We hear time and time again from our restaurant customers that finding, and keeping, high-quality employees is one of the biggest challenges they face. Restaurant staffing, whether it’s for front-of-house or back-of-house, is a key part of the secret sauce for any successful restaurant.
We connected extensively with industry experts and are excited to now share with you this comprehensive guide with tips on how best to navigate the employee lifecycle, from searching for quality staff to training to retaining.
You’re invited to read an excerpt below or to download the full guide here.
The staffing process includes multiple steps, from determining your needs and setting your hiring strategy to writing job posts and descriptions, and vetting and interviewing candidates. Throughout the process, keep in mind that your investment of time and effort to hire the right people will pay off in many ways, including boosting employee retention. Here are some tips to help you get started:
Determine your needs
Before you can identify the best candidates for your team, you first need to figure out what you’re looking for. Organizational structure and the specific qualities that make a person a good fit will be different for every restaurant, but the best practices around the process are largely universal.
Step 1: Identify the soft skills that reflect your concept and brand.
Step 2: Determine what skill sets and traits will be needed to perform the role’s critical operational responsibilities.
Step 3: Define what your own role will entail in the hiring process.
Develop a hiring strategy around your core values or mission statement
Your employees are your biggest asset and are often the restaurant industry’s scarcest resource. Developing and executing a solid hiring strategy will pay off in the long run by reducing turnover, ensuring great guest experiences, and promoting brand consistency.
If your restaurant has a set of core values or a mission statement, use that to guide you in setting your hiring strategy. Great New Hampshire Restaurants looks to its “Table of Success,” which identifies the company’s six core values. They lead off with executing greatness, and also include care & understanding, made-from-scratch, respect, courage, and trust & entrust.¹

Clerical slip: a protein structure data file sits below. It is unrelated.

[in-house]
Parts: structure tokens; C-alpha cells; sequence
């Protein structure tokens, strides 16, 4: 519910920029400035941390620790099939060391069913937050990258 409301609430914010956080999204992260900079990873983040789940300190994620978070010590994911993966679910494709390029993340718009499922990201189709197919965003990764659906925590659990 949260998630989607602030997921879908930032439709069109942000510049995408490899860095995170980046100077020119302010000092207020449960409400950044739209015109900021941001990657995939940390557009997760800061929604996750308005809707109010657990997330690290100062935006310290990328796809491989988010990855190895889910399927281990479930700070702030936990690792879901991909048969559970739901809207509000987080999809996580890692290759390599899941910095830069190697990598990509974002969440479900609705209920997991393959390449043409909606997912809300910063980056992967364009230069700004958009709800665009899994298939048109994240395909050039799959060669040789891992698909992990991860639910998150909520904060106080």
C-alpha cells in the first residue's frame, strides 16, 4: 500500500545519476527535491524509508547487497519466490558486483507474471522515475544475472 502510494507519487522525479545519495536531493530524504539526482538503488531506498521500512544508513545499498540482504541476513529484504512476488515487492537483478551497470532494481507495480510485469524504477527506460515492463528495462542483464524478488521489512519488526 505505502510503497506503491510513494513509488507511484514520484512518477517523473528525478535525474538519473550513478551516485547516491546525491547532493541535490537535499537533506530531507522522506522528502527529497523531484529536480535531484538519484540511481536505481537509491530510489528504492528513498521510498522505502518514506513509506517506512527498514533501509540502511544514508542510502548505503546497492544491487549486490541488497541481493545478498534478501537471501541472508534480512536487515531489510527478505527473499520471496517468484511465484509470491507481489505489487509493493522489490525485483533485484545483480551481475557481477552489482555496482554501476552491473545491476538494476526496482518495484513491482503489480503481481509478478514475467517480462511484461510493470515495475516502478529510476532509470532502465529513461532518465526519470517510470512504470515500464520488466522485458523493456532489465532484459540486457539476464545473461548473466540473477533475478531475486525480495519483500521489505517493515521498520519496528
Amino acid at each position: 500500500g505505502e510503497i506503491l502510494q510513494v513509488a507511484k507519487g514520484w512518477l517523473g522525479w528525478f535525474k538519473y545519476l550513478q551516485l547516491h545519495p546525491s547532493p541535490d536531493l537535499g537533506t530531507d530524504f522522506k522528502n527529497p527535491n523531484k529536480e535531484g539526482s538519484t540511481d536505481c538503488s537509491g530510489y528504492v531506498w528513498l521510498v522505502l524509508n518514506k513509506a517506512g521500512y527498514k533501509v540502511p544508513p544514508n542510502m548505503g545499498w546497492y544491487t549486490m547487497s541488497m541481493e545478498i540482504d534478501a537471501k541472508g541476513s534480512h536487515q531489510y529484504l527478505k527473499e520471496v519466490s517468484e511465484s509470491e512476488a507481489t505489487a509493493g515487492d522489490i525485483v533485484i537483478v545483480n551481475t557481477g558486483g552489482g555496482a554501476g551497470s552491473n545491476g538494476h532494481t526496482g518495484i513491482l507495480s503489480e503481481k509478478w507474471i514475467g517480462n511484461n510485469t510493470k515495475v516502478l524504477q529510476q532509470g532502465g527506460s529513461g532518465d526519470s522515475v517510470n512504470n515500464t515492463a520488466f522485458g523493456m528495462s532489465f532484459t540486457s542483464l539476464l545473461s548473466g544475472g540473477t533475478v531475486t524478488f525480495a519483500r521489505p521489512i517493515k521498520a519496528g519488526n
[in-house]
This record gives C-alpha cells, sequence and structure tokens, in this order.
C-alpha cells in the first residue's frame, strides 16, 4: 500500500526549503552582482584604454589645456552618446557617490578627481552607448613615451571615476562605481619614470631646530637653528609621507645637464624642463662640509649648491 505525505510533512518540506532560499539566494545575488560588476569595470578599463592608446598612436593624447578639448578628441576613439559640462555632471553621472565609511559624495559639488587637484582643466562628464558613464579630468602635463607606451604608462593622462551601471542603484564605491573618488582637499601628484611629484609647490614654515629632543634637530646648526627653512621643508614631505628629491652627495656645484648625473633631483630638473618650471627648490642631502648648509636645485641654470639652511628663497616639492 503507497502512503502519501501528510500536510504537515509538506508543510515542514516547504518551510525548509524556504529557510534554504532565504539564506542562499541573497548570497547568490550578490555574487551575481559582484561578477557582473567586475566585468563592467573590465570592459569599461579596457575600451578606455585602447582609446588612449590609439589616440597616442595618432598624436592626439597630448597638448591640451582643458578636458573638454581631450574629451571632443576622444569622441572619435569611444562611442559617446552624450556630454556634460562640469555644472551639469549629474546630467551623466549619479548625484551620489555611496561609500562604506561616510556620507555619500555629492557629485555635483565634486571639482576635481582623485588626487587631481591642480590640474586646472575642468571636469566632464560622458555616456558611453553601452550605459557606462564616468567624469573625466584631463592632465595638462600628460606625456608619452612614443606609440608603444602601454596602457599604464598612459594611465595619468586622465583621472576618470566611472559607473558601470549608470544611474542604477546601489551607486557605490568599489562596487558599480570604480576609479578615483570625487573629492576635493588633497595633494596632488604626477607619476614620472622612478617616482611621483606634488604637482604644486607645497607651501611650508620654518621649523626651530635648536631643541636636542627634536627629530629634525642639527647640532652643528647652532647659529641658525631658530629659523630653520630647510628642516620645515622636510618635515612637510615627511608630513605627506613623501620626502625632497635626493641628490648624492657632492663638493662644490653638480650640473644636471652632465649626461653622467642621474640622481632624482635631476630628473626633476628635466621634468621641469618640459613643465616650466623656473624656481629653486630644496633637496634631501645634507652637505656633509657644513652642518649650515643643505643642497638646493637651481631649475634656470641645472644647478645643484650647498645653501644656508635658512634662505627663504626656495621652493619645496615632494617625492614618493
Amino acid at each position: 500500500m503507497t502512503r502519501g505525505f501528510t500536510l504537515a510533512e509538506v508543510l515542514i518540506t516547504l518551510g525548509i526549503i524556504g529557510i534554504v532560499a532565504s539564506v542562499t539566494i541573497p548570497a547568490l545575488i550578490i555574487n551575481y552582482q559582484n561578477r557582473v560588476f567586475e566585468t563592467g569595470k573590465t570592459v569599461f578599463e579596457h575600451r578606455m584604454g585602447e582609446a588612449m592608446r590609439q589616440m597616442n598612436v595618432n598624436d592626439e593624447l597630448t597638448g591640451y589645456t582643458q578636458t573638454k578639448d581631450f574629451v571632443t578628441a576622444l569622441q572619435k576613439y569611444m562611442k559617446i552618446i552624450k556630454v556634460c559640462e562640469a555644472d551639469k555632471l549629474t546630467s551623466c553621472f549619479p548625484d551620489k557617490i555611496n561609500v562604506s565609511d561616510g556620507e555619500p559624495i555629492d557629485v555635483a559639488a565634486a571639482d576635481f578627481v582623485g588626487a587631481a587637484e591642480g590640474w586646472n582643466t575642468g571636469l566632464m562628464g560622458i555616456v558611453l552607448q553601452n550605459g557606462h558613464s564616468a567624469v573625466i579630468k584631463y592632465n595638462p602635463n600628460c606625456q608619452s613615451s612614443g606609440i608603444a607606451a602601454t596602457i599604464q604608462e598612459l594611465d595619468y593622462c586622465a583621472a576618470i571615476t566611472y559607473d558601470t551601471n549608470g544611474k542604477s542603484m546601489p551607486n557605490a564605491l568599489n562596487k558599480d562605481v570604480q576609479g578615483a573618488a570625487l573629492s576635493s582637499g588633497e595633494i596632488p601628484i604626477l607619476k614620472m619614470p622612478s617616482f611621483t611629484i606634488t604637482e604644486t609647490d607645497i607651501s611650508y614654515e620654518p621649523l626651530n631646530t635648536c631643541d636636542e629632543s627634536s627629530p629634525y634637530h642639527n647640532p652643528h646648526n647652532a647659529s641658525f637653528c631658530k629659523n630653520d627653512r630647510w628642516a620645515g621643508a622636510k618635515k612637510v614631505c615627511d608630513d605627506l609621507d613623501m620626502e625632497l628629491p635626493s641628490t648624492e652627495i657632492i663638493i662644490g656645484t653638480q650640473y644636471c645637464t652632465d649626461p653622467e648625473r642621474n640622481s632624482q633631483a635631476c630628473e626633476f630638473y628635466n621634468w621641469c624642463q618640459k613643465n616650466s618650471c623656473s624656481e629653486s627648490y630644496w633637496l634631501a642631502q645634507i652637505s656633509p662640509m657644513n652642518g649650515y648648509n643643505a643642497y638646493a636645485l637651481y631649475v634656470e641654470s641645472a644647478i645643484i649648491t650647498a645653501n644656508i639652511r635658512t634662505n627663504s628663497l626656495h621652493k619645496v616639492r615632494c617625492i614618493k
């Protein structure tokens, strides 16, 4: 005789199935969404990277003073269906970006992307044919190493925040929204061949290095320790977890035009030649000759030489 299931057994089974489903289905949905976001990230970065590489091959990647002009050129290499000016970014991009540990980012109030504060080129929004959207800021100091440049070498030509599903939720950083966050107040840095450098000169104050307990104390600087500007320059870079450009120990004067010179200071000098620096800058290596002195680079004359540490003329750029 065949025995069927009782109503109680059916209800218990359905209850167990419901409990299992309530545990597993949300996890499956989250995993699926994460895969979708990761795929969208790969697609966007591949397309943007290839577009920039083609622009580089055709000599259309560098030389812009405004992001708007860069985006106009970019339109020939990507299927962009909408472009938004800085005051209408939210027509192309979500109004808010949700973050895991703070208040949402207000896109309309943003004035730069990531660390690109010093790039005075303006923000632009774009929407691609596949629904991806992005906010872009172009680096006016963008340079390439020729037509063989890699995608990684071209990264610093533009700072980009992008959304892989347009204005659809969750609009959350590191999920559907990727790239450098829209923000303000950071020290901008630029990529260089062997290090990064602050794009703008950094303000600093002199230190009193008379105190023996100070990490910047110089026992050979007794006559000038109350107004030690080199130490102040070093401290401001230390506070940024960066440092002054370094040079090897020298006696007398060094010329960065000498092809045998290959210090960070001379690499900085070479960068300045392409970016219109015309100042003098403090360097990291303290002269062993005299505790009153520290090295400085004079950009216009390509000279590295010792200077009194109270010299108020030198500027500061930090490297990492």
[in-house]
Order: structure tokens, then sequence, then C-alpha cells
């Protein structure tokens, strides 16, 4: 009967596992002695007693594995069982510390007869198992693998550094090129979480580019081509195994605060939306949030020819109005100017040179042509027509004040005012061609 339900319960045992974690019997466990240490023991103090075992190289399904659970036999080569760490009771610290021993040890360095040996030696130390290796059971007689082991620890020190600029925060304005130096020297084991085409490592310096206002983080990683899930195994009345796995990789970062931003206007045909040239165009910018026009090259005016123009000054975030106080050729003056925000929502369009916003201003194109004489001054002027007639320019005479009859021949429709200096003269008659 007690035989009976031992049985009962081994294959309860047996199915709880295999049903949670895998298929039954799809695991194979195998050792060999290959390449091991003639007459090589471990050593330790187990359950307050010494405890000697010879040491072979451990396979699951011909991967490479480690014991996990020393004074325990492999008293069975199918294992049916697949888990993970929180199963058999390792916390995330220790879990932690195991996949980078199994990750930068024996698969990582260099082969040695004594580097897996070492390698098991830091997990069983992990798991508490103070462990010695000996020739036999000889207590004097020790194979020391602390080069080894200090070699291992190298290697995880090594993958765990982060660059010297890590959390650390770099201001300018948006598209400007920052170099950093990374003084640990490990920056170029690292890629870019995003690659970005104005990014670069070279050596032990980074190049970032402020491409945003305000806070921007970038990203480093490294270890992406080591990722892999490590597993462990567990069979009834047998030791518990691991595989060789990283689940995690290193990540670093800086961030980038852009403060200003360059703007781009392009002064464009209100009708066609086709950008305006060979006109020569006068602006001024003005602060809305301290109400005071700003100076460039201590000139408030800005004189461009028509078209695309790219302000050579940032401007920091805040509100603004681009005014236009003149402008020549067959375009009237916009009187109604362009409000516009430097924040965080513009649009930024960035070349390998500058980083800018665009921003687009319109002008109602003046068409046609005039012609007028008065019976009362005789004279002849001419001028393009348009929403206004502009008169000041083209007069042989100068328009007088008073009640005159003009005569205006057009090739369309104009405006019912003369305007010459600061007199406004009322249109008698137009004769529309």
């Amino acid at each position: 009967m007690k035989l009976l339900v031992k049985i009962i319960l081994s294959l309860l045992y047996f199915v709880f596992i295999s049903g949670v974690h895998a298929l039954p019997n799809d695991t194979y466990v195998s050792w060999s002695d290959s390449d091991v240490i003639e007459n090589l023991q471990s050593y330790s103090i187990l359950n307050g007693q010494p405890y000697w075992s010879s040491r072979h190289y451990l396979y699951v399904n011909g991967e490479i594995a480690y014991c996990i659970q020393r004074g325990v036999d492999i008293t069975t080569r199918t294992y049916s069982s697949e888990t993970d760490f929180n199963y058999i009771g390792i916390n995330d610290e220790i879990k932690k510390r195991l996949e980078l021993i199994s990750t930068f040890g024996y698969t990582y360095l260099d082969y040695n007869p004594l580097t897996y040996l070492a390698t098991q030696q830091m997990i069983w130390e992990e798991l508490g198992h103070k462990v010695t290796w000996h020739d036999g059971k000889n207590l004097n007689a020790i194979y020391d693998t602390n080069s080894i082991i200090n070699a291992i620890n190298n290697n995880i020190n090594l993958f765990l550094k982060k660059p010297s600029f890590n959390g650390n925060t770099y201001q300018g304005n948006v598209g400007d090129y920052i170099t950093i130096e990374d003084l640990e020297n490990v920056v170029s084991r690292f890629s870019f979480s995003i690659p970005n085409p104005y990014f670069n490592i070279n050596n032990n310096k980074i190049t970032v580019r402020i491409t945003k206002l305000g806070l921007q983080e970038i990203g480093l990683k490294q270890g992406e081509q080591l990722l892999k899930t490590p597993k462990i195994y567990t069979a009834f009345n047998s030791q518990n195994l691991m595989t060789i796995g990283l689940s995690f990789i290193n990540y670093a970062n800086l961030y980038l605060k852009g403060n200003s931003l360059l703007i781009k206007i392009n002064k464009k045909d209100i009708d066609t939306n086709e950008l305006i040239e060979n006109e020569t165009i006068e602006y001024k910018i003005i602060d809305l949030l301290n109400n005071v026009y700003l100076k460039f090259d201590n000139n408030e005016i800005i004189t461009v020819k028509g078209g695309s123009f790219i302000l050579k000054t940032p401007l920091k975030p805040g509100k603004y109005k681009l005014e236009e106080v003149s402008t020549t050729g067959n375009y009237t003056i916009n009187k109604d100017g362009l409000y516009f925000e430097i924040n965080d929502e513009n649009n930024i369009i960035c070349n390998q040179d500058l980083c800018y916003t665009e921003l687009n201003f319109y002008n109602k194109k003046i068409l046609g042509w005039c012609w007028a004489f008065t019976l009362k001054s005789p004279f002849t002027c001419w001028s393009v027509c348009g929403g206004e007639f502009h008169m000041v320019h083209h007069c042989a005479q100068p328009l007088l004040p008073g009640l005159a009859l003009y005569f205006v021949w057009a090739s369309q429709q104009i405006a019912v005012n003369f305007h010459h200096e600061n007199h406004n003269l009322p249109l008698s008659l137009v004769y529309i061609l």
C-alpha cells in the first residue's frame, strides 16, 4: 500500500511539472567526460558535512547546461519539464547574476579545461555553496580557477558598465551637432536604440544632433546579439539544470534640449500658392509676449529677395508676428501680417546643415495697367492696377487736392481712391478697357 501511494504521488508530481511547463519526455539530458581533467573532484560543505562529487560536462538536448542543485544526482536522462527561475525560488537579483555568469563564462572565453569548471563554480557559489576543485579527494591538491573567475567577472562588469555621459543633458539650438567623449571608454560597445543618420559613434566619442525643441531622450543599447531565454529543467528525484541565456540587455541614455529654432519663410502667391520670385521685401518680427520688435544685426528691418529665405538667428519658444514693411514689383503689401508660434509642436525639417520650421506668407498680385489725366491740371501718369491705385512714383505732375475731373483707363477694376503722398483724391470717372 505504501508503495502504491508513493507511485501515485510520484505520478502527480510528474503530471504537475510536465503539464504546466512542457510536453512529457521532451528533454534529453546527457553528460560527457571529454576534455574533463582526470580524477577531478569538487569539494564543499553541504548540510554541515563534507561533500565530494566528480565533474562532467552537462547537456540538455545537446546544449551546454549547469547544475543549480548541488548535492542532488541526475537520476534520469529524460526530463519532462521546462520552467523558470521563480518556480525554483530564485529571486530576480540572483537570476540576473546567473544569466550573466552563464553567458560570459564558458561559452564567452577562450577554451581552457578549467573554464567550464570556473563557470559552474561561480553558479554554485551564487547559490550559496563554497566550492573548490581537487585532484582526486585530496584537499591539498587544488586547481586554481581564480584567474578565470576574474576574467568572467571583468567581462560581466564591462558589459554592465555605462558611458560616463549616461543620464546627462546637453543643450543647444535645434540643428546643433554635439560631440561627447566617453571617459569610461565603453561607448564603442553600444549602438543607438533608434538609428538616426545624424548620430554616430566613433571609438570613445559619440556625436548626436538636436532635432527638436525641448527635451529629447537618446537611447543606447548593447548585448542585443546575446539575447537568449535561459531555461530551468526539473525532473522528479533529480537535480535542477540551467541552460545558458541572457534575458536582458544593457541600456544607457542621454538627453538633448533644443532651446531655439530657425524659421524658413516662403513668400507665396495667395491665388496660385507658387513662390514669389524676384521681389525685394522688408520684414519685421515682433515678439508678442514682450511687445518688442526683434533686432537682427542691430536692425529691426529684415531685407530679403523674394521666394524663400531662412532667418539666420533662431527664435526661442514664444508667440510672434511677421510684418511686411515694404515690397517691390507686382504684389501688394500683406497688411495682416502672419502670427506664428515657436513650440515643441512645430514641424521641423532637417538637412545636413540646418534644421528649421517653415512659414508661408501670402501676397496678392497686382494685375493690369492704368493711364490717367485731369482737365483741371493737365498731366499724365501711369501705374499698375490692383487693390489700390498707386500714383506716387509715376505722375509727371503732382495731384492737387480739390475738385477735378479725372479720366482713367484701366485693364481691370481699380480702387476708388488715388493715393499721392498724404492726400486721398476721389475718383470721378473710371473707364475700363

Use multiple sourcing methods to find both active and passive candidates
The key is to be everywhere your potential candidates are, which means diversifying your sourcing to reach job seekers wherever they are searching and to attract passive candidates.
That’s no small task. On average, job seekers look for their next great opportunity on up to 16 different sources, including career websites, job boards, professional and personal social networks, referrals from family and friends and more.² Each site performs differently, and managing each campaign closely is essential to ensure you aren’t wasting money on inefficient spend. Recommendations from colleagues, research, and trial and error will tell you over time which sources yield the best results for specific roles.
Create a consistent message across all your sourcing channels
Once you have identified the candidate sourcing channels you plan to use, be sure to create a strong, clear and consistent brand message that runs across all channels. This is the best foundation to ensure that candidates that are the best match for your needs will start ‘selecting in’ while others will screen themselves out. While this thorough approach to brand messaging in job postings might require you to make adjustments to your website and social media pages and adjust what you post on other channels, the investment can pay off with quality candidates.
Understand the legal issues involved
It’s important to make sure that your job postings, interview questions, reference checks, and job offers meet current legal requirements. You could put your business at risk by posting requirements outside legal guidelines or asking unlawful or even discriminatory questions without even knowing it. For example, you could be crossing legal lines with job postings or descriptions that give preference to or exclude candidates, even unintentionally. To protect yourself, take the time to understand the illegal or discriminatory hiring practices outlined by federal, state and local jurisdictions.
Get much more advice and expert recommendations by downloading the full guide.
¹Great NH Restaurants, Our Six Core Values
²CareerBuilder, How To Rethink The Candidate Experience and Make Better Hires